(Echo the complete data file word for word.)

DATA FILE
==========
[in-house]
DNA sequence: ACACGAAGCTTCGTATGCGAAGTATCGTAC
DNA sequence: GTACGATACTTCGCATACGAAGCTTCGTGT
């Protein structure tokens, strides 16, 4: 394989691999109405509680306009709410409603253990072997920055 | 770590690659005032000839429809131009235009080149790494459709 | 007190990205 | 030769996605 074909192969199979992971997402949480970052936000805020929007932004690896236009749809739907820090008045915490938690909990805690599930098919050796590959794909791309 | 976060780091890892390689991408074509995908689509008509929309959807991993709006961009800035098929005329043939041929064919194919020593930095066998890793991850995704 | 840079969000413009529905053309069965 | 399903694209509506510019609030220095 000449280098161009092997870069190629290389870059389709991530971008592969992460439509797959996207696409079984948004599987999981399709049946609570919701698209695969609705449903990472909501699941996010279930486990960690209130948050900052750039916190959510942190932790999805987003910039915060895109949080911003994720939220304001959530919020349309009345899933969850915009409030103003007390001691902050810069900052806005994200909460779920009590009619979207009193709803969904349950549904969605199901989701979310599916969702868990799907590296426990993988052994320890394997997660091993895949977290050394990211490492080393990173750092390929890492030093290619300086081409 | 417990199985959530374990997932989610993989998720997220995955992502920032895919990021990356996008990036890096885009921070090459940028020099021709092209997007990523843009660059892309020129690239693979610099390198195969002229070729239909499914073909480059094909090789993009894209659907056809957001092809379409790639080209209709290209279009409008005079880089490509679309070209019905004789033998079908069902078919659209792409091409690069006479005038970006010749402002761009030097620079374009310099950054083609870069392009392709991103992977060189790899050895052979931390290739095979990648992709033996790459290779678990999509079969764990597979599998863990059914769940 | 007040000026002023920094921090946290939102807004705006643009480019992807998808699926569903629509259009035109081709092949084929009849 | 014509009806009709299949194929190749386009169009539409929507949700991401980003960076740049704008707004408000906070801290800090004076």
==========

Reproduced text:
[in-house]
DNA sequence: ACACGAAGCTTCGTATGCGAAGTATCGTAC
DNA sequence: GTACGATACTTCGCATACGAAGCTTCGTGT
């Protein structure tokens, strides 16, 4: 394989691999109405509680306009709410409603253990072997920055 | 770590690659005032000839429809131009235009080149790494459709 | 007190990205 | 030769996605 074909192969199979992971997402949480970052936000805020929007932004690896236009749809739907820090008045915490938690909990805690599930098919050796590959794909791309 | 976060780091890892390689991408074509995908689509008509929309959807991993709006961009800035098929005329043939041929064919194919020593930095066998890793991850995704 | 840079969000413009529905053309069965 | 399903694209509506510019609030220095 000449280098161009092997870069190629290389870059389709991530971008592969992460439509797959996207696409079984948004599987999981399709049946609570919701698209695969609705449903990472909501699941996010279930486990960690209130948050900052750039916190959510942190932790999805987003910039915060895109949080911003994720939220304001959530919020349309009345899933969850915009409030103003007390001691902050810069900052806005994200909460779920009590009619979207009193709803969904349950549904969605199901989701979310599916969702868990799907590296426990993988052994320890394997997660091993895949977290050394990211490492080393990173750092390929890492030093290619300086081409 | 417990199985959530374990997932989610993989998720997220995955992502920032895919990021990356996008990036890096885009921070090459940028020099021709092209997007990523843009660059892309020129690239693979610099390198195969002229070729239909499914073909480059094909090789993009894209659907056809957001092809379409790639080209209709290209279009409008005079880089490509679309070209019905004789033998079908069902078919659209792409091409690069006479005038970006010749402002761009030097620079374009310099950054083609870069392009392709991103992977060189790899050895052979931390290739095979990648992709033996790459290779678990999509079969764990597979599998863990059914769940 | 007040000026002023920094921090946290939102807004705006643009480019992807998808699926569903629509259009035109081709092949084929009849 | 014509009806009709299949194929190749386009169009539409929507949700991401980003960076740049704008707004408000906070801290800090004076």